Kathryn Rubino: Practice in white collar crime.
Joe Patrice: Practice in that niche area before. I was just so taken aback by this indictment. I read it and just could not believe that this is something that the government is signing its name to. Weird.
Kathryn Rubino: We live unprecedented times. What I wouldn’t give for some ordinary precedented times.
Joe Patrice: You got Turley doing his thing. The Wall Street Journal op-ed board, like, went off on how this is a damning indictment. I was like, “Tell me you didn’t consult any lawyers without telling me you didn’t consult any lawyers,” if that’s your opinion.
Kathryn Rubino: Yeah, that’s your taste.
Joe Patrice: Yeah, it’s weird. Yeah. Who knows obviously prosecutions enjoy tremendous built-in advantages when going in front of juries, but yeah, it certainly does not seem like anything that would scare me and I’m not exactly the world’s greatest leader at this and, you know, the lawyers that Sussmann has are very good at this. But yeah anyway, cool. I think that’s it.
Kathryn Rubino: Well, you know, this is why we have insurance, right?
Joe Patrice: Yeah. Well, thanks everybody —
Kathryn Rubino: That’s all I have for the week.
Joe Patrice: Yeah. I know. That’s why I was beginning my wrap up there.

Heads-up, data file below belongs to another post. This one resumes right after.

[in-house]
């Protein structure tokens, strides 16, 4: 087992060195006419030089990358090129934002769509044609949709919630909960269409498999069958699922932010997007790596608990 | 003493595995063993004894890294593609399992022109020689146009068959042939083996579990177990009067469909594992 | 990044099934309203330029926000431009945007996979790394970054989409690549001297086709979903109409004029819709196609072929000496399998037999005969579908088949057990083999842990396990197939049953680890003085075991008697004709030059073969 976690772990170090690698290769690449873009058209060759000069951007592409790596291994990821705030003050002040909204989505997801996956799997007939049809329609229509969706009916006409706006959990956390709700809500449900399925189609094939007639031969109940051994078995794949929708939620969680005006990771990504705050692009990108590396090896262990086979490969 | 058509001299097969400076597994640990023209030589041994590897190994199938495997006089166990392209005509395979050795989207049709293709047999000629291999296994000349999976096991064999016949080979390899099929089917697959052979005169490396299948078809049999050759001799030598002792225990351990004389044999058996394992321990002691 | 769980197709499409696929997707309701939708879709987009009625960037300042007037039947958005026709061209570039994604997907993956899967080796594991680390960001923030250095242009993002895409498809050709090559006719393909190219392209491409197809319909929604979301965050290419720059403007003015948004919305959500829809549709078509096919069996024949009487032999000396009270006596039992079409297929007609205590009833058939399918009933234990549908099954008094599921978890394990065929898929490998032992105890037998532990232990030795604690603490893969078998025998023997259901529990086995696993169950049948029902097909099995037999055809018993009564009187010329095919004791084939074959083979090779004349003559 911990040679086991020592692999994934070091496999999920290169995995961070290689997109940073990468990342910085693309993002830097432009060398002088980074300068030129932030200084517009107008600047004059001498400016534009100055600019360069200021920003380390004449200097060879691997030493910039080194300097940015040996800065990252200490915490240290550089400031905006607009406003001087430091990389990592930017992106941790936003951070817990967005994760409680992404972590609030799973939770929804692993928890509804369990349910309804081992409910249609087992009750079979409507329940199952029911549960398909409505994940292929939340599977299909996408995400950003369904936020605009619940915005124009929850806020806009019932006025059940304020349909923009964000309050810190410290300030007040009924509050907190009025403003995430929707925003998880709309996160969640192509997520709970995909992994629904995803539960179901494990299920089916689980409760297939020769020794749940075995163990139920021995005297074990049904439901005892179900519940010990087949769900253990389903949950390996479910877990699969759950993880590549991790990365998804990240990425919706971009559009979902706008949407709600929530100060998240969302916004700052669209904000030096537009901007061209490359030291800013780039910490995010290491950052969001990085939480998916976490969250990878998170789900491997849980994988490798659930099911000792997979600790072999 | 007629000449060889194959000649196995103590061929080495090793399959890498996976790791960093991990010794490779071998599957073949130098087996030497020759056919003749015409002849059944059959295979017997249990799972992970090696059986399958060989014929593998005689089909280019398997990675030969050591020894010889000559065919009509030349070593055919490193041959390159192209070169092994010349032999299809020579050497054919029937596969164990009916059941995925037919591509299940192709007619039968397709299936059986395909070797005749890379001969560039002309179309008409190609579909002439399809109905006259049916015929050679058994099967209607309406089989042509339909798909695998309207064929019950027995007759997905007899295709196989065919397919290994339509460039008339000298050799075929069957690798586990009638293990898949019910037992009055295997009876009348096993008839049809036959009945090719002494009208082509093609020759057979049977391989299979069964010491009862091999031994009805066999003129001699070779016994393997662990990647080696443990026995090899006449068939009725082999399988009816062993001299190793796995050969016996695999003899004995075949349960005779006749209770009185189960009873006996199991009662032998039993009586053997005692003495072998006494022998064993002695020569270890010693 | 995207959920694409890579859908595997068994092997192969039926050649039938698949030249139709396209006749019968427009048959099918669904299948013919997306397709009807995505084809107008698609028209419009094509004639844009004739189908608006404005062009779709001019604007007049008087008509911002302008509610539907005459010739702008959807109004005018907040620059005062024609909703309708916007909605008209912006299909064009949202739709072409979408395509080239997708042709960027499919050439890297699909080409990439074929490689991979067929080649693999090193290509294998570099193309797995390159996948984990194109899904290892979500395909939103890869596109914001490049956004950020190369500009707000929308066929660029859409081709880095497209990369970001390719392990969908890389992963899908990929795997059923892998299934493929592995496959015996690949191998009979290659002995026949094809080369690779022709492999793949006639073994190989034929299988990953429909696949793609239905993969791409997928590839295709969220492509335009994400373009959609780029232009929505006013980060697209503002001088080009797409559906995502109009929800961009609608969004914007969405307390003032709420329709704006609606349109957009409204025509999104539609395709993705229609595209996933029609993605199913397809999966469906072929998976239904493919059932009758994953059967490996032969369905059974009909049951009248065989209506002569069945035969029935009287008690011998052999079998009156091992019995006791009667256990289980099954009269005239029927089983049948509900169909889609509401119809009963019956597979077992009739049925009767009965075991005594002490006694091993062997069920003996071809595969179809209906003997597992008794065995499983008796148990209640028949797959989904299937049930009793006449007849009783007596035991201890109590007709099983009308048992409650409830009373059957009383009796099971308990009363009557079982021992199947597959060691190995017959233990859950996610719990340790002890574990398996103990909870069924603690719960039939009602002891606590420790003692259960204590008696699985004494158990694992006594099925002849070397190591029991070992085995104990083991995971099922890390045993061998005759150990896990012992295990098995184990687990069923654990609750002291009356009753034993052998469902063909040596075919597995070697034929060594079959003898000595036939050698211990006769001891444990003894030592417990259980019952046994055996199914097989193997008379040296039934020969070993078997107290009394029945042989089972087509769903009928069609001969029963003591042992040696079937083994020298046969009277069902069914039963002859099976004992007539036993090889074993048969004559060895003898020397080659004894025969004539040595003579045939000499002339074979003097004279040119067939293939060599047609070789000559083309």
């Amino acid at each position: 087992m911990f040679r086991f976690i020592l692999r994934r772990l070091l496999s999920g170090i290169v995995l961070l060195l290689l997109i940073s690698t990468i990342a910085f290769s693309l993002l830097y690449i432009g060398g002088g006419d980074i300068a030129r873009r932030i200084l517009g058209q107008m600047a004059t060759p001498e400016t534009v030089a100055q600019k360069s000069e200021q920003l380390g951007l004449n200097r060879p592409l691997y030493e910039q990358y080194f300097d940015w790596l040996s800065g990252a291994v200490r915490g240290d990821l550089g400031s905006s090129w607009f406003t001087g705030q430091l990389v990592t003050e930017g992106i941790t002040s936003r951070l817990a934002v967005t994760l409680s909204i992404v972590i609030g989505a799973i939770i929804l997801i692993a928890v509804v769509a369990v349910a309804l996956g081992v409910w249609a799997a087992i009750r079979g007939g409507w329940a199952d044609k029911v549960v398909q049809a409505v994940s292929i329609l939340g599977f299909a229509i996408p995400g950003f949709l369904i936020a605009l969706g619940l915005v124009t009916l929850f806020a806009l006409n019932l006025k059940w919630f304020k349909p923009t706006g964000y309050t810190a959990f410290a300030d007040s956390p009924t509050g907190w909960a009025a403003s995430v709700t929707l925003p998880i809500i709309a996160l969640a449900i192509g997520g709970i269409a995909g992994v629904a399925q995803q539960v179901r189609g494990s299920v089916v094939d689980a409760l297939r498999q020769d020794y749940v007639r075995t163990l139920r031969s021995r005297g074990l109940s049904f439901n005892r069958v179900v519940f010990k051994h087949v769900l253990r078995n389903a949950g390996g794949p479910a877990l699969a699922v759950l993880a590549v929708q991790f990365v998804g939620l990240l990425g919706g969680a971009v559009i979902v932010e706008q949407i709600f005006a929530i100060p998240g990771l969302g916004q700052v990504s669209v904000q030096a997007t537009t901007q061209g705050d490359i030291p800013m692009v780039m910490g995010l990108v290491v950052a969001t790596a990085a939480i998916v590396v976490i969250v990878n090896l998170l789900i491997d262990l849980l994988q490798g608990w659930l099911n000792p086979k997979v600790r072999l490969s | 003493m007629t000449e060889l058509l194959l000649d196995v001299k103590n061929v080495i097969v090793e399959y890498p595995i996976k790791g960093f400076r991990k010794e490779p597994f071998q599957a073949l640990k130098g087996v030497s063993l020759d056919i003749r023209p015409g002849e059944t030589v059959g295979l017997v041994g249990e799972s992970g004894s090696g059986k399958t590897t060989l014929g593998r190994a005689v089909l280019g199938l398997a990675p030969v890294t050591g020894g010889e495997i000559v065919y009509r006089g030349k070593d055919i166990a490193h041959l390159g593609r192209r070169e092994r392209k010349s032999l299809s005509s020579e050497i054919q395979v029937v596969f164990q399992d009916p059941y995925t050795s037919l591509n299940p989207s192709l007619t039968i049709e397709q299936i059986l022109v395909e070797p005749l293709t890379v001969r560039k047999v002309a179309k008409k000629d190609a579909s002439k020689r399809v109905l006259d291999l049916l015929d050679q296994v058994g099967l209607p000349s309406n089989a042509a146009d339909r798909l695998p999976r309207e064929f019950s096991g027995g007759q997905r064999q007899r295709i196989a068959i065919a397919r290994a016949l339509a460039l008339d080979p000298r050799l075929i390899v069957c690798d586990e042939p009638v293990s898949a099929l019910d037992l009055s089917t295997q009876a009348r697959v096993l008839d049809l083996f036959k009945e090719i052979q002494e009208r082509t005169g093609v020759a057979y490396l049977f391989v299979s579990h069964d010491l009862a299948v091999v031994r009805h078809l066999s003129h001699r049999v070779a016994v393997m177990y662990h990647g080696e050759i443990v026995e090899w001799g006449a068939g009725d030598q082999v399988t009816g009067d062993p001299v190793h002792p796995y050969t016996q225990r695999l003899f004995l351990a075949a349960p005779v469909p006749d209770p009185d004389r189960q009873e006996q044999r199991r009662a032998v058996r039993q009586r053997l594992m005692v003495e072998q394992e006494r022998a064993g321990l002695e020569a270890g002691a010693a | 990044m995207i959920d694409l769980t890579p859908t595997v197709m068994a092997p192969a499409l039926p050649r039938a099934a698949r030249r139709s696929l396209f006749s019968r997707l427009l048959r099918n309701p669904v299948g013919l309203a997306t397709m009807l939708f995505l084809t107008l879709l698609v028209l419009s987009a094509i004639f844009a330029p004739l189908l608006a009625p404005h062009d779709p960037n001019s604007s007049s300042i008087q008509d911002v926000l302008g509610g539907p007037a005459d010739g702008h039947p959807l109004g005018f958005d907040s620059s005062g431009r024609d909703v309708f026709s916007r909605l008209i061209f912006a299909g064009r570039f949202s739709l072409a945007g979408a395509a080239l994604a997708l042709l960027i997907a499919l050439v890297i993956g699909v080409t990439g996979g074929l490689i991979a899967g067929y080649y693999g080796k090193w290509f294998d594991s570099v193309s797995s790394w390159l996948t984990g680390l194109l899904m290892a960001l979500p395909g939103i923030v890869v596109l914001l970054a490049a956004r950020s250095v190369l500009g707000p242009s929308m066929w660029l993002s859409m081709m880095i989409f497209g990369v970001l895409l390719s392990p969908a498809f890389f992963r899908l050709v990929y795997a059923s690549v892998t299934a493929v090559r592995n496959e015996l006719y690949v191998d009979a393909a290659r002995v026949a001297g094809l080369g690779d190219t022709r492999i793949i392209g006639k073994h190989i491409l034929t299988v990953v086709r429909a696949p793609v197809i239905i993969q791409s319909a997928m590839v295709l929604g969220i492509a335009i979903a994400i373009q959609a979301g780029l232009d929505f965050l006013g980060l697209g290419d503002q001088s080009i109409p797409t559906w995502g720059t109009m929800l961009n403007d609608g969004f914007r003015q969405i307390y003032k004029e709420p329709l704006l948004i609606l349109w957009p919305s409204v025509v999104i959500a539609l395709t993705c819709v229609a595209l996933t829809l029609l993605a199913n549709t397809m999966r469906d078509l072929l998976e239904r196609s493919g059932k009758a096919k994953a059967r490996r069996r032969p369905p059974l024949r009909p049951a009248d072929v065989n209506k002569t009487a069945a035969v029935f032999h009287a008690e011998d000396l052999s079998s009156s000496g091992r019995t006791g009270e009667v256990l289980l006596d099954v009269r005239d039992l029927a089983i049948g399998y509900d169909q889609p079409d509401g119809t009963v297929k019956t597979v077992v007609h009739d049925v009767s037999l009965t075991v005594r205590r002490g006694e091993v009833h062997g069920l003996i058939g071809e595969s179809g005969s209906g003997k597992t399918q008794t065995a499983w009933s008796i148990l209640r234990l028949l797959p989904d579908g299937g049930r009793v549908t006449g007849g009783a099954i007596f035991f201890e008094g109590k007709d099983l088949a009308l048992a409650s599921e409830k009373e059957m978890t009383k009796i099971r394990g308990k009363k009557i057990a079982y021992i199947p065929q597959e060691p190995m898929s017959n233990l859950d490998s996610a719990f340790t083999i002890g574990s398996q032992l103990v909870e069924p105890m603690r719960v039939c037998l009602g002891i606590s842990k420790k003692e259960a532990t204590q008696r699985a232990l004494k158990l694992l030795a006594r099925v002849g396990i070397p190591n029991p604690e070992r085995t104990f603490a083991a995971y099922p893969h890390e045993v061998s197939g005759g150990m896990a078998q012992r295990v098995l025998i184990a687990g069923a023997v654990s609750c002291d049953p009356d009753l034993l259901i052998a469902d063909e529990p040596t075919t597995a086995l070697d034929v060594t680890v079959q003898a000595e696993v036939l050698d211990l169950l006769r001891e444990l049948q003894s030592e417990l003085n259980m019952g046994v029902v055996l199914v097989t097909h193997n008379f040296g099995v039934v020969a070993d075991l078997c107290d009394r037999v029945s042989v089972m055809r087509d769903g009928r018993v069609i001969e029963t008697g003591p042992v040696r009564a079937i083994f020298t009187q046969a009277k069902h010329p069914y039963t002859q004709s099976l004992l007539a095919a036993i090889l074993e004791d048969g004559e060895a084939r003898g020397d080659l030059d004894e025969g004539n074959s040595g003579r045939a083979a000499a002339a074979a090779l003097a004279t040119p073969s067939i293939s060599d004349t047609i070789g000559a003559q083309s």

Kathryn Rubino: Okay, you don’t have to get salty with me.
Joe Patrice: I didn’t get salty with you.
Kathryn Rubino: Testy.
Joe Patrice: I in no way. Anyway, thank you all for listening. You should be subscribed to the show so you get new episodes when they come out. You should give it reviews and I know everybody always says that and it always seems like, “oh, yeah, that’s a thing I’ll do” and then nobody actually does it, but it really is easy enough to just hit the stars. And if you are so inclined, write like a sentence in there, just shows that you cared enough to write any sentence, which means that the algorithm see it as important and that helps more people here, the show. You should be checking out Above the Law as always to lead these stories as they happen.
You should be following us on social media. I’m @Josephpatrice. She’s @Kathryn1, the numeral one there in that particular handle. You should check out our other shows. She’s the hosts of The Jabot. I am a guest on the Legaltech Week Journalists Roundtable. You should be listening to the other shows by the Legal Talk Network that we do not host but that we listen to. Thank you to Lexicon and Nota powered by MT Bank for sponsoring the show and with all of that, I think we are now done.
Kathryn Rubino: Peace.
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Podcast transcription by Tech-Synergy.com